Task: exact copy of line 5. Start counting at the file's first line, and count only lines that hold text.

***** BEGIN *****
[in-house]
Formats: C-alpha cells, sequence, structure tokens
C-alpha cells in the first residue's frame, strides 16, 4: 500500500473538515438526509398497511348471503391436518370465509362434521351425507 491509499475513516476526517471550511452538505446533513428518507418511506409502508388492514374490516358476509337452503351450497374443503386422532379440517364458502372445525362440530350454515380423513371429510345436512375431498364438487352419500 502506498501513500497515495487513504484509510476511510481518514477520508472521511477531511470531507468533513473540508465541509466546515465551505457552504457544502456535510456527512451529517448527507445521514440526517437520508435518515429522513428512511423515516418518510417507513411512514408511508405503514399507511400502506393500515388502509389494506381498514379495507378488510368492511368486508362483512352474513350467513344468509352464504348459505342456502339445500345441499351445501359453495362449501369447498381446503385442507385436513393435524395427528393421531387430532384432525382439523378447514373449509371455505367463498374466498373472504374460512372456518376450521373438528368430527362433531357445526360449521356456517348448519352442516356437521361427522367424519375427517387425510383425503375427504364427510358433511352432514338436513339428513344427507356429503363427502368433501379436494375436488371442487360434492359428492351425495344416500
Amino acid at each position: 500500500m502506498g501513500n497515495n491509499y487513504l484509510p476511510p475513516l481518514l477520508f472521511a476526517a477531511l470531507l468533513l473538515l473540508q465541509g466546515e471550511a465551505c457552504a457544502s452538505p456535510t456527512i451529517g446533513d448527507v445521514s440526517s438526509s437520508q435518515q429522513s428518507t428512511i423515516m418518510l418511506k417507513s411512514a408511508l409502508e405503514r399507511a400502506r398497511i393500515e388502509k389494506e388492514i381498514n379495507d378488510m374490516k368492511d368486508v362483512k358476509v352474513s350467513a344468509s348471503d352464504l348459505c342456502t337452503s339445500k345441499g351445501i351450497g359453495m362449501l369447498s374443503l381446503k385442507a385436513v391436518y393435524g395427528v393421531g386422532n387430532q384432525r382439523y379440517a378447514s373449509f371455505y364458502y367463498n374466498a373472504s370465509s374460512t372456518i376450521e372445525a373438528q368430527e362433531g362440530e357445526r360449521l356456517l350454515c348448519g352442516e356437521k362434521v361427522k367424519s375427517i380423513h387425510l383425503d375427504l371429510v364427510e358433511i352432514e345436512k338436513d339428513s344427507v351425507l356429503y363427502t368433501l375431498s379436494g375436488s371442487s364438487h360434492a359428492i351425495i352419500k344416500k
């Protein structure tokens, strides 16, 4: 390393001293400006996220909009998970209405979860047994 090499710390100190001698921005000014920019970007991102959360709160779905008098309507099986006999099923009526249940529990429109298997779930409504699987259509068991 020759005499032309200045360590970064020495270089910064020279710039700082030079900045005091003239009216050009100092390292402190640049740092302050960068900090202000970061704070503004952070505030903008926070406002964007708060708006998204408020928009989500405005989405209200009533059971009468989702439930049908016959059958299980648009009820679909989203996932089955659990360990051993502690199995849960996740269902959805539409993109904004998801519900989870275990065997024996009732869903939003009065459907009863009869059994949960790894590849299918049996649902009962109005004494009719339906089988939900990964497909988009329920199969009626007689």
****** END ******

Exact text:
């Protein structure tokens, strides 16, 4: 390393001293400006996220909009998970209405979860047994 090499710390100190001698921005000014920019970007991102959360709160779905008098309507099986006999099923009526249940529990429109298997779930409504699987259509068991 020759005499032309200045360590970064020495270089910064020279710039700082030079900045005091003239009216050009100092390292402190640049740092302050960068900090202000970061704070503004952070505030903008926070406002964007708060708006998204408020928009989500405005989405209200009533059971009468989702439930049908016959059958299980648009009820679909989203996932089955659990360990051993502690199995849960996740269902959805539409993109904004998801519900989870275990065997024996009732869903939003009065459907009863009869059994949960790894590849299918049996649902009962109005004494009719339906089988939900990964497909988009329920199969009626007689």